We see the family organizing a barbecue, Anne scrunching up paper to burn, mulling “it will be a total guaranteed failure.” (Anne, then 18, is obviously the coolest person in the documentary, commanding, wry, not taking any nonsense from her brothers.)

Edward runs around asking what everything is for, and Philip, instead of snapping at him, tries to answer everything gently, but maybe this is for the cameras. Do they seem like a regular family having a barbecue? No, but then “regular” varies family to family. What you feel is a shared knowledge of a set of roles to perform, and a need to do this as smoothly as possible in every situation—especially when they are being watched.

Everything the royals do is function and show. Royal Family shows the institution as a conveyor belt, and a ruthlessly well executed machine of well-pressed clothes and serene smiling in the service of soft diplomacy. They are a brand, and not only know it, they know how to sell it.

We see this when the queen and Philip head to South America—a tour of crowds shouting “Viva La Reina” and waving handkerchiefs, and also meeting with diplomats. Imperialism is never mentioned, nor is colonialism. The queen’s influence and presence wherever she goes is a ceremonial given, not yet a political or cultural problem she or the institution will countenance.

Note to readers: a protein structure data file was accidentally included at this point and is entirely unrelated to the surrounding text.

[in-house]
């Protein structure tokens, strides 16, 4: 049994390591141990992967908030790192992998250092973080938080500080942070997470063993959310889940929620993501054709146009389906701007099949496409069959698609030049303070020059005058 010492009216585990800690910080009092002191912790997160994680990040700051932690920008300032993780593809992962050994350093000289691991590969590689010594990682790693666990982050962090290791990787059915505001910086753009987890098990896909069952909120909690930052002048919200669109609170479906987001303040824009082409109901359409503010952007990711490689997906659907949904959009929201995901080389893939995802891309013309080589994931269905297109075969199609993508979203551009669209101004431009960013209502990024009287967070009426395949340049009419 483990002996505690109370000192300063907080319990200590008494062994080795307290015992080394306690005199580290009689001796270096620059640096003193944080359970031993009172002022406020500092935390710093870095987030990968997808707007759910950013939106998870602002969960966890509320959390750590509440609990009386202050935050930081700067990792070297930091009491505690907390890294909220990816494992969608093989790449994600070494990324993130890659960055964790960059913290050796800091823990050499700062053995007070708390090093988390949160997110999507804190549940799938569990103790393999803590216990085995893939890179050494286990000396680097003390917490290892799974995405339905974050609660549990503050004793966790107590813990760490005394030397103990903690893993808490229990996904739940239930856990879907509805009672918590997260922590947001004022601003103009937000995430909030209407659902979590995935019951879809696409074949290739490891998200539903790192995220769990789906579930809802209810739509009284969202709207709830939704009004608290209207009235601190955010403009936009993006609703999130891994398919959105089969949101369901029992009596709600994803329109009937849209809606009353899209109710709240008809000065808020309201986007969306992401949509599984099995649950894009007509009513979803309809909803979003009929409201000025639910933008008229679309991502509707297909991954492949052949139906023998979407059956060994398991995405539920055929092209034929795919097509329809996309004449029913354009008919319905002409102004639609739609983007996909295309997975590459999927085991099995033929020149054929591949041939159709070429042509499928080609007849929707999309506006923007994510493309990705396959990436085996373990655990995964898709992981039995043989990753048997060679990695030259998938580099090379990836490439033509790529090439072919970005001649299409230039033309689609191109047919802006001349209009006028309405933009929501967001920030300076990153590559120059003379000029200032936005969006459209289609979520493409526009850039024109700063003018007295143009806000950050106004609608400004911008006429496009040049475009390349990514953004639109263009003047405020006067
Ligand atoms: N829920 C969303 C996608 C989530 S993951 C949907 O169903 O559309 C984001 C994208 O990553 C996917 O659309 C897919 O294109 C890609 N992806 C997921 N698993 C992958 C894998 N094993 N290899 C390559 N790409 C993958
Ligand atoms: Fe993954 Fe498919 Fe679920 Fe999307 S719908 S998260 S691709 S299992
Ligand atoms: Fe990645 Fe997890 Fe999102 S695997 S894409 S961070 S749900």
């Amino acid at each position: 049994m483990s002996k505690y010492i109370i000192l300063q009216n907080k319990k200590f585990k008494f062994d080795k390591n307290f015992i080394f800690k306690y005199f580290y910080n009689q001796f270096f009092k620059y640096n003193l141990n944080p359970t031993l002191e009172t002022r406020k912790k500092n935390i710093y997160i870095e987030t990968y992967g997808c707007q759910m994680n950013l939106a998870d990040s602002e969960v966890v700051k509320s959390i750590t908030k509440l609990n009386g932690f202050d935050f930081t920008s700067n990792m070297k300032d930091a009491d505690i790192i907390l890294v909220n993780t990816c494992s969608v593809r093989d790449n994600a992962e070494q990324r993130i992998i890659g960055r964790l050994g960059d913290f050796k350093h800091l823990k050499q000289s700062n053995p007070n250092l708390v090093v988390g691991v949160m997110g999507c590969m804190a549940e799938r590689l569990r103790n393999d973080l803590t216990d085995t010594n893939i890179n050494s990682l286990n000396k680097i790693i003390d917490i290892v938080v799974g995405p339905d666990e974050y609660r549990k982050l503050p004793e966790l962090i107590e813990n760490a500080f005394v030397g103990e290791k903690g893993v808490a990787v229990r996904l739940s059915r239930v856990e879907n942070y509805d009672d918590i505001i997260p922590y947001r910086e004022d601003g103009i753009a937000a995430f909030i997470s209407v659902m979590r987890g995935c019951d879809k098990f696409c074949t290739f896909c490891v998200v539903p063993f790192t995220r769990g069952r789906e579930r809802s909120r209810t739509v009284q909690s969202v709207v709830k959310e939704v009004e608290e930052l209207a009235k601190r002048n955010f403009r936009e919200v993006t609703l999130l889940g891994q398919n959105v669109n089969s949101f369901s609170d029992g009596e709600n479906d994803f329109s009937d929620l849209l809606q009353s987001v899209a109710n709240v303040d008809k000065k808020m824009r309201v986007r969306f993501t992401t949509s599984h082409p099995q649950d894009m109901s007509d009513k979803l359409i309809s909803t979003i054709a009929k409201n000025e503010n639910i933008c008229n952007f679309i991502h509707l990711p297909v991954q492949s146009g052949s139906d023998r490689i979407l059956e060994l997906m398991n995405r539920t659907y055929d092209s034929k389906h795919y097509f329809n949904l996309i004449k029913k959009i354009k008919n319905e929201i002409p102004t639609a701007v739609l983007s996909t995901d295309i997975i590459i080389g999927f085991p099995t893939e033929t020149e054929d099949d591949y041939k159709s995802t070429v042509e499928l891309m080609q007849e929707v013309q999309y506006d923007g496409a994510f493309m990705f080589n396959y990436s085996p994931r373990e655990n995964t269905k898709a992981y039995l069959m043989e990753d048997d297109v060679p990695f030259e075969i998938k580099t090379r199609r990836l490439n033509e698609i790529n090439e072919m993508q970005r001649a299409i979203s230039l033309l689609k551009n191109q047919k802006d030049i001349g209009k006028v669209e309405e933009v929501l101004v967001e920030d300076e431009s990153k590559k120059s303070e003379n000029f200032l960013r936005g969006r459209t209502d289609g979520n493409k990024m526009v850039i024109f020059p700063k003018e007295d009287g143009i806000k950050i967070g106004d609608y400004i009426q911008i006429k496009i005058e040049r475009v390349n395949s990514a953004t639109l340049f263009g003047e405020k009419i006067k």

The queen is obviously media-savvy; more than once we see scanning newspapers. In South America, traveling on the royal plane, she looks at all the photographs of herself, the blanket fawning coverage, and is not elated—just her usual clipped self. One incredibly brave or stupid aide says the large dogs at one ambassadorial residence were “more spectacular than corgis, aren’t they?”

The queen says, “Well, they look spectacular. They’re not nearly so nice.”

I thought this aide might simply be dispatched out of the plane at that moment, his body later found frozen on an Andes peak, but no. He then says the queen looks like Carmen Miranda in another picture wearing extravagant headwear. We do not see him again, but the queen looks amused at his impishness.

The tour barrels on, she in one brightly colored, beautifully tailored outfit after another, handbag on arm. She and Philip, we learn, shook hands 2,500 times on that trip. “God Save the Queen” was sung 18 times. The documentary makes clear that a key component of working royalty is things done to a maximized scale.


What is their power, if only to ceremonially rubber-stamp the result of politics schemed elsewhere?